14546 Private Frederick William Purton, 6th Battalion, Bedfordshire Regiment,
(147225) 5th Mortar Battalion, Special Brigade, Royal Engineers
Born on 23rd March 1895 in Little Gaddesden
Died 25th April 1916 in Audruicq, France – as the result of an accident
Frederick William Purton was the fourth of the six children of Heber Purton and Elizabeth, née Purton (sic). He was born at Home Farm where his father worked as an Agricultural Labourer.
His siblings were:
- Ellen Elizabeth, born in 1888
- Edwin Arthur Purton, born on 6th December 1889
- Reginald Purton, born on 12th November 1892
- Daisy Agnes, born on 25th September 1897
- Elizabeth, born in July 1900
However, the 1901 Census shows that, by 31st March that year, Frederick’s family had moved to 5 Hudnall. His father then worked as a Domestic Coachman and his mother and his sister Ellen, 13, were at home. Edwin Purton, 11, Reginald Purton, 9, Frederick, 6 and Daisy, 3, were all at school while Lizzie was a baby aged 8 months.
Frederick’s uncle and aunt James and Sarah Purton lived next door at 6 Hudnall, with his cousins Ernest Purton, 18, a Carpenter’s Apprentice, Bertie Purton, 15, a Domestic Garden Labourer’s Boy, Violet, 9, who was at school and James, a baby aged 10 months.
Frederick Purton started at Little Gaddesden School on 18th April 1898, as an Infant aged 3 years and 1 month.
Frederick hoped to leave school in 1908. Therefore, in June that year he, Albert Barlow, Arthur Maunders and Arthur Whitman sat their Standard 5 Labour Exam. If they passed, they could leave school and go out to work before the age of 14. However, although Albert Barlow and Arthur Whitman passed, Frederick and Arthur Maunders did not.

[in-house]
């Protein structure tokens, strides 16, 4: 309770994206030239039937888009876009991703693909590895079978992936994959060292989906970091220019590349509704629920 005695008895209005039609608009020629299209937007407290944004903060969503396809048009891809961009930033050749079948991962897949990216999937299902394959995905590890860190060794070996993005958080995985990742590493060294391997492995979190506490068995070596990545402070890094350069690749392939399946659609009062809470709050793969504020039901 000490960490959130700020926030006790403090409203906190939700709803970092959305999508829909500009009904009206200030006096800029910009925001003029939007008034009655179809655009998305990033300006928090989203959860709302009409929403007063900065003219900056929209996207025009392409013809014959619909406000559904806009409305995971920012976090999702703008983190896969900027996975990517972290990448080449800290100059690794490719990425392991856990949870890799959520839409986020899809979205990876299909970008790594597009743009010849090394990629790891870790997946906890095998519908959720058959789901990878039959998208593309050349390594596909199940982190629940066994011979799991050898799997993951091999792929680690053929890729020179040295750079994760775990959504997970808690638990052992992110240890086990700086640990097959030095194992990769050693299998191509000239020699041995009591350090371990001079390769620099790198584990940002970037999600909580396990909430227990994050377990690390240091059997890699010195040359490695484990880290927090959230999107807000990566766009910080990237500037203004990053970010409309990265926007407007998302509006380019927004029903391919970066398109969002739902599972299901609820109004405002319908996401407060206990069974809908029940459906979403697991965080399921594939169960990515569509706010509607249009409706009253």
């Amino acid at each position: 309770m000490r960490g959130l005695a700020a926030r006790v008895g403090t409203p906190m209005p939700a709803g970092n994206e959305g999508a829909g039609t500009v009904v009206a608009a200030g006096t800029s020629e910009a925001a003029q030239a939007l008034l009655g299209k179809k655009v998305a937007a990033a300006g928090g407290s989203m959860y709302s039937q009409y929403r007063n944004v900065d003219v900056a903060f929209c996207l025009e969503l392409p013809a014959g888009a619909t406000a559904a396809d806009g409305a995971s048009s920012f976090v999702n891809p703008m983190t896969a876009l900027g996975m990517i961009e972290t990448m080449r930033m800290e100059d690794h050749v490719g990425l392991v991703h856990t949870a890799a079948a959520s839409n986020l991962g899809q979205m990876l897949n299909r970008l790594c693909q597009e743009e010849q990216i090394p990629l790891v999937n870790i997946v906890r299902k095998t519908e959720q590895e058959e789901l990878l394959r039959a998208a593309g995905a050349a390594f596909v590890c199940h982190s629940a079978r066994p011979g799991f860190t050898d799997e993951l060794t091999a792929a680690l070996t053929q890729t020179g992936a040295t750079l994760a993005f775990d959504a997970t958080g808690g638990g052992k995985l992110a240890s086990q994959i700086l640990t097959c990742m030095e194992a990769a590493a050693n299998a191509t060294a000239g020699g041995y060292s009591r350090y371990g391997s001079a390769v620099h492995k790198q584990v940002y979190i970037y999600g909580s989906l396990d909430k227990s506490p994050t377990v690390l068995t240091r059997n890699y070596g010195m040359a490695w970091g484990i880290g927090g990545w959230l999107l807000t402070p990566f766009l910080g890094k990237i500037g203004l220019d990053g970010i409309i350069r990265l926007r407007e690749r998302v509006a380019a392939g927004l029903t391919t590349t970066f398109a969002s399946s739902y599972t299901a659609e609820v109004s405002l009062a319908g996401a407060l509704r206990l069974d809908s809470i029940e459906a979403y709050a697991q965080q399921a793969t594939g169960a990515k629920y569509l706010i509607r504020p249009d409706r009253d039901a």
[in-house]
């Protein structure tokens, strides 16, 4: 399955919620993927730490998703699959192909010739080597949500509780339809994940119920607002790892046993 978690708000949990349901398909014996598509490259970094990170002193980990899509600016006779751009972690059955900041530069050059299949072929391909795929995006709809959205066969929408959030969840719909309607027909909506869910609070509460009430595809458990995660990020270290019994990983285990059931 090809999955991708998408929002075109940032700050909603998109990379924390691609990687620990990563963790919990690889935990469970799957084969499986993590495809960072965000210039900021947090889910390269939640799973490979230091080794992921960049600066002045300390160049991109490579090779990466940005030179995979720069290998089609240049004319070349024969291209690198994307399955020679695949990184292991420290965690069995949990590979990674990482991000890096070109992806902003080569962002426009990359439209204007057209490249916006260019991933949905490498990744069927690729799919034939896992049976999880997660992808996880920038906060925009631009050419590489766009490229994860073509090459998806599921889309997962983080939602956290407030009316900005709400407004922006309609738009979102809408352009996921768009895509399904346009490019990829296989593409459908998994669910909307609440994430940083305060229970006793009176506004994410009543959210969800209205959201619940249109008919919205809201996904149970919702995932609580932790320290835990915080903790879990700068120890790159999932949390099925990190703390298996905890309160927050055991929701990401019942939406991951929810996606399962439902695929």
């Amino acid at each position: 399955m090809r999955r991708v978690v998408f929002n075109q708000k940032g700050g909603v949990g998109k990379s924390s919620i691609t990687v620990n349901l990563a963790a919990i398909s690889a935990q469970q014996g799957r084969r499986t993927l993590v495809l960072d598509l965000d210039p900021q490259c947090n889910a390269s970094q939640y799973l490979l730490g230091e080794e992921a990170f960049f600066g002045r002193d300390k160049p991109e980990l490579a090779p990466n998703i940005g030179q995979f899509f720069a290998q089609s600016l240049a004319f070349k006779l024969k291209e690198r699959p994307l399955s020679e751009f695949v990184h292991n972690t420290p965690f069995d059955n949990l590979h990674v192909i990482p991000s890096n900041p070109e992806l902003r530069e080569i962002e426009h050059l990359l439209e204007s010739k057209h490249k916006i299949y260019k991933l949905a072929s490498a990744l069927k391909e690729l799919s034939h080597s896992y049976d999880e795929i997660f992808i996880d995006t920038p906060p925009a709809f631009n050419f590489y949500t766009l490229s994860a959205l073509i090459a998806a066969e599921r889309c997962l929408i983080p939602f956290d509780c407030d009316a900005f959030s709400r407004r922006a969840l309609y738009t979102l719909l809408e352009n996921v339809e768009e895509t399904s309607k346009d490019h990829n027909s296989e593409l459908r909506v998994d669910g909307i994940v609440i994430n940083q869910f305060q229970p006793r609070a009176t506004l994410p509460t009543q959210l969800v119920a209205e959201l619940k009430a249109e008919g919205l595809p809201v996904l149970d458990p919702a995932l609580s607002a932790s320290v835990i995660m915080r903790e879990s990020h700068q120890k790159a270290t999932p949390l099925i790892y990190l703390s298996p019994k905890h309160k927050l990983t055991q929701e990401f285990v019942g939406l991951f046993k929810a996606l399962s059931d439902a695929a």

The School Log Book entry for 5th January 1909 notes that Frederick broke his collar bone badly while tobogganing on Hudnall Common. Then, on 29th March 1909, once he was 14 years old, Frederick left school from Standard 7.
The 1911 Census shows 16 year old Frederick Purton at 5 Hudnall, working as a Farm Dairy Lad. Also at 5 Hudnall with their parents were his brothers Edwin Purton, 21, a Butcher and Reginald Purton, 19, a Bricklayer’s Labourer on the Ashridge Estate and his sisters Daisy, 13 and Elizabeth, 10, who were both at school. Their cousins still lived next door at 6 Hudnall.
Frederick attested for the Bedfordshire Regiment at Hertford. He was one of 16 men on the Little Gaddesden Roll of Honour who volunteered for the Bedfordshire Regiment in the first month of the War.
12473 William Wells volunteered on 26th August followed by 12589 William Grant, 12591 George Cash and almost certainly 12593 Charles Batchelor on the 27th. 13330 Frank Dove R.I.P. and 13724 Horace Halsey then joined on or before 3rd September 1914 and a further 10 men attested on 3rd September. These were 13785 Edward Saunders, 14374 Harold Catt, 14532 John Mayling, 14553 Victor Collier, 14546 Frederick Purton, 14457 Ernest Bearton, 14575 Arthur Maunders, 17221 Bertie Purton, 17231 Herbert Fenn and 3/8219 Jesse Holland.
The Sixth Battalion
Frederick was then posted to the 6th Battalion, in which he served as a Private, Service Number 14546.
The 6th Battalion was a “Service” battalion, raised in August 1914 specifically for the duration of the War. Other local volunteers who served in this Battalion included Private William Wells, Private William Grant, Private George Cash, Private Charles Batchelor and, initially, Frederick’s cousin Private Bertie Purton.
The Battalion was formed around a cadre of 200 experienced soldiers from the 3rd (Reserve) Battalion, one of whom was Private Jesse Holland. They trained at Aldershot and then on Salisbury Plain until July 1915.
However, on 29th July 1915, the Battalion boarded trains at Ludgershall Station near Andover, arriving at Southampton late that afternoon. They then left for France at 6.30pm on board the Empress Queen and landed at Le Havre at 7am on 30th July 1915. They were based around St Omer before moving forward to the front line. The Battalion served entirely on the Western Front. However, Frederick Purton was later transferred to the 5th (Mortar) Battalion, Special Brigade, Royal Engineers, in which he was serving as a Pioneer at the time of his death.